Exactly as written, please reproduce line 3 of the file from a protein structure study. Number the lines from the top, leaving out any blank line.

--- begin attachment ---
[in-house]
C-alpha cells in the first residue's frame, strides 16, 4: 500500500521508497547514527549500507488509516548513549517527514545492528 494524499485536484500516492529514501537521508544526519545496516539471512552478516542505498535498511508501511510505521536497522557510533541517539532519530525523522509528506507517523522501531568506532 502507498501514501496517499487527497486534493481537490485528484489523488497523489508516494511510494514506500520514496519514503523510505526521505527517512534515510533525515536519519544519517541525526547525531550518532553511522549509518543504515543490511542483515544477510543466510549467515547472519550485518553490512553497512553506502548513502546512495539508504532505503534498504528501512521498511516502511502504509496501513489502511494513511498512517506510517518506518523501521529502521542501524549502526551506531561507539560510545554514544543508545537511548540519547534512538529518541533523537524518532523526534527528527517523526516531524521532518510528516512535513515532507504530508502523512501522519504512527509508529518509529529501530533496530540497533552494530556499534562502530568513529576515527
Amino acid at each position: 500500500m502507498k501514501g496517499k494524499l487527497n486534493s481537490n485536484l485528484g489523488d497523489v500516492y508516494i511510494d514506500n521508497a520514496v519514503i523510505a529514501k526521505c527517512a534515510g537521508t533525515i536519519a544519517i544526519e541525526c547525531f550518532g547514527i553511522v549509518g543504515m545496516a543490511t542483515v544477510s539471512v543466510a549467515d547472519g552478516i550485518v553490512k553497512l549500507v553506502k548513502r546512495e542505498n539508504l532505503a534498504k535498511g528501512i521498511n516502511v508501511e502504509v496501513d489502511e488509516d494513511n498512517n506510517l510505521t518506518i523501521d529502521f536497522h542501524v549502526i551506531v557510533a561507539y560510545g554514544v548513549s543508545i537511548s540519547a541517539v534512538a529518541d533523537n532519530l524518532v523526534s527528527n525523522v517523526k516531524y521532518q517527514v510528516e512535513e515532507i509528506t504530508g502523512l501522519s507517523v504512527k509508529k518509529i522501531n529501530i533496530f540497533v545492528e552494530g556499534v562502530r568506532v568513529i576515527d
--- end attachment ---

Amino acid at each position: 500500500m502507498k501514501g496517499k494524499l487527497n486534493s481537490n485536484l485528484g489523488d497523489v500516492y508516494i511510494d514506500n521508497a520514496v519514503i523510505a529514501k526521505c527517512a534515510g537521508t533525515i536519519a544519517i544526519e541525526c547525531f550518532g547514527i553511522v549509518g543504515m545496516a543490511t542483515v544477510s539471512v543466510a549467515d547472519g552478516i550485518v553490512k553497512l549500507v553506502k548513502r546512495e542505498n539508504l532505503a534498504k535498511g528501512i521498511n516502511v508501511e502504509v496501513d489502511e488509516d494513511n498512517n506510517l510505521t518506518i523501521d529502521f536497522h542501524v549502526i551506531v557510533a561507539y560510545g554514544v548513549s543508545i537511548s540519547a541517539v534512538a529518541d533523537n532519530l524518532v523526534s527528527n525523522v517523526k516531524y521532518q517527514v510528516e512535513e515532507i509528506t504530508g502523512l501522519s507517523v504512527k509508529k518509529i522501531n529501530i533496530f540497533v545492528e552494530g556499534v562502530r568506532v568513529i576515527d